Atmosphere-Ocean Feedback From Wind-Driven Sea Spray Aerosol Production
Geophysical Earth Letters (2021)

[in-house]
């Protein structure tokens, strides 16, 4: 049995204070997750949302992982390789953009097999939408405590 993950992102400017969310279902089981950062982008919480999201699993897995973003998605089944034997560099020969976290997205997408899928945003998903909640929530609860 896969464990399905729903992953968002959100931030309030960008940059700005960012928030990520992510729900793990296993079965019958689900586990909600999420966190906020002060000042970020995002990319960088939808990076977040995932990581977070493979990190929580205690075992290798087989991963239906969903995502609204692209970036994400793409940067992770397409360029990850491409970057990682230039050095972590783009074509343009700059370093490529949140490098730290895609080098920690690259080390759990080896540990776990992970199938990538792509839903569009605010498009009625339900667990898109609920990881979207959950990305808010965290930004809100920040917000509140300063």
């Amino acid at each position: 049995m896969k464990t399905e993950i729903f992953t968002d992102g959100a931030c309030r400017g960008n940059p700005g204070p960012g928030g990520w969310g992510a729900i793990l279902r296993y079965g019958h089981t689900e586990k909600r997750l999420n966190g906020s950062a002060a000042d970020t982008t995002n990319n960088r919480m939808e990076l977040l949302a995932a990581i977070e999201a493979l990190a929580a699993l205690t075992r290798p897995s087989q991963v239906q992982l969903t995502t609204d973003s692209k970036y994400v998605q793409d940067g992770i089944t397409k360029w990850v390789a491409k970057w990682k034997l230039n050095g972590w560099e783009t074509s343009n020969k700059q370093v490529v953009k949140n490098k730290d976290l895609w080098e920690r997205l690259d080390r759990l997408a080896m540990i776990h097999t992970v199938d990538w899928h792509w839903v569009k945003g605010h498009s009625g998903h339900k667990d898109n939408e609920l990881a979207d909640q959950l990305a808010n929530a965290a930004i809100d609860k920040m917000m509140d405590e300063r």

Atmospheric aerosols can have a cooling influence on Earth’s climate by scattering sunlight and seeding cloud formation. Over oceans, aerosols often contain a high fraction of sea spray, and their abundance is strongly dependent on wind speed. High wind speeds cause wave breaking and bubble bursting, which emit sea spray aerosol (SSA). Previously SSA has been shown to have a cooling influence on surface climate. We show that when we artificially enhance SSA emissions in a coupled Earth system model that about half of the cooling influence is offset by the ocean response; more SSA emitted from the ocean leads to surface cooling, and therefore wind speeds weaken and produce less SSA. This is particularly important over the Southern Ocean which is the windiest region on Earth year-round. We show that, in a climate model, the strength of the feedback depends on how SSA emission is represented by the model. Therefore in a warmer, windier climate, simulating SSA accurately will be critical for understanding natural versus human influences on climate.